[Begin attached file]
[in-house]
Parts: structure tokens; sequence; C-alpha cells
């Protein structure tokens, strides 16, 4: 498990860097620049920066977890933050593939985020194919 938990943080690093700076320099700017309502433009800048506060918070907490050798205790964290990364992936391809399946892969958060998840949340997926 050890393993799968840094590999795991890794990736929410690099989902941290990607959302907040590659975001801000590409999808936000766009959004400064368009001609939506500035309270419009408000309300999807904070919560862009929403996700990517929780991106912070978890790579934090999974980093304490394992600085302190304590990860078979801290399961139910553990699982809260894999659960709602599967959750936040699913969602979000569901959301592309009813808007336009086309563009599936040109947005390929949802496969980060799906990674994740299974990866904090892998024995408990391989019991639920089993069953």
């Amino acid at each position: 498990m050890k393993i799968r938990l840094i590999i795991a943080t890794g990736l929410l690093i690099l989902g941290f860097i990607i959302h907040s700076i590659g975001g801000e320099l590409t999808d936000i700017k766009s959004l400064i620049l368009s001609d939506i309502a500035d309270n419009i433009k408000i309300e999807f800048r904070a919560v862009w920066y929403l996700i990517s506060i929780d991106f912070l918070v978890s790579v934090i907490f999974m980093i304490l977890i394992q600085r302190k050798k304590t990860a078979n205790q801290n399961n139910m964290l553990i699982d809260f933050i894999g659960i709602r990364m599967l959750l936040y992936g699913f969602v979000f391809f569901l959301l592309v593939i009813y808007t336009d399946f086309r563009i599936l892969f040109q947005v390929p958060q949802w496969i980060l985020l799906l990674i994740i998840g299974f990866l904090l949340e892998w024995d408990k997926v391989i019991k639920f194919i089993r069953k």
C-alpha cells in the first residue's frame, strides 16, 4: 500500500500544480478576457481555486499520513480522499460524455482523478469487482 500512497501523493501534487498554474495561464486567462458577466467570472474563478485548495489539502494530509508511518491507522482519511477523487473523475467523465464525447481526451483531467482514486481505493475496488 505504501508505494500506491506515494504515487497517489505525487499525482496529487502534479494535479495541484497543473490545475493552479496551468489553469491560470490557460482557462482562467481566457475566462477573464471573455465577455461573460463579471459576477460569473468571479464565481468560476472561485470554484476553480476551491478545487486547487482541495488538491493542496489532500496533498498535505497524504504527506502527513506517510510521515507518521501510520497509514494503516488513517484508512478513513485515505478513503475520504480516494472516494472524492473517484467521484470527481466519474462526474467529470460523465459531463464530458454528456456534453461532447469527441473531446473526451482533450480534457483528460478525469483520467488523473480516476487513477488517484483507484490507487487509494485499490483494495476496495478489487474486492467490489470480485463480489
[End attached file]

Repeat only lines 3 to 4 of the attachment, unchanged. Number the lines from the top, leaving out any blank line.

């Protein structure tokens, strides 16, 4: 498990860097620049920066977890933050593939985020194919 938990943080690093700076320099700017309502433009800048506060918070907490050798205790964290990364992936391809399946892969958060998840949340997926 050890393993799968840094590999795991890794990736929410690099989902941290990607959302907040590659975001801000590409999808936000766009959004400064368009001609939506500035309270419009408000309300999807904070919560862009929403996700990517929780991106912070978890790579934090999974980093304490394992600085302190304590990860078979801290399961139910553990699982809260894999659960709602599967959750936040699913969602979000569901959301592309009813808007336009086309563009599936040109947005390929949802496969980060799906990674994740299974990866904090892998024995408990391989019991639920089993069953």
């Amino acid at each position: 498990m050890k393993i799968r938990l840094i590999i795991a943080t890794g990736l929410l690093i690099l989902g941290f860097i990607i959302h907040s700076i590659g975001g801000e320099l590409t999808d936000i700017k766009s959004l400064i620049l368009s001609d939506i309502a500035d309270n419009i433009k408000i309300e999807f800048r904070a919560v862009w920066y929403l996700i990517s506060i929780d991106f912070l918070v978890s790579v934090i907490f999974m980093i304490l977890i394992q600085r302190k050798k304590t990860a078979n205790q801290n399961n139910m964290l553990i699982d809260f933050i894999g659960i709602r990364m599967l959750l936040y992936g699913f969602v979000f391809f569901l959301l592309v593939i009813y808007t336009d399946f086309r563009i599936l892969f040109q947005v390929p958060q949802w496969i980060l985020l799906l990674i994740i998840g299974f990866l904090l949340e892998w024995d408990k997926v391989i019991k639920f194919i089993r069953k």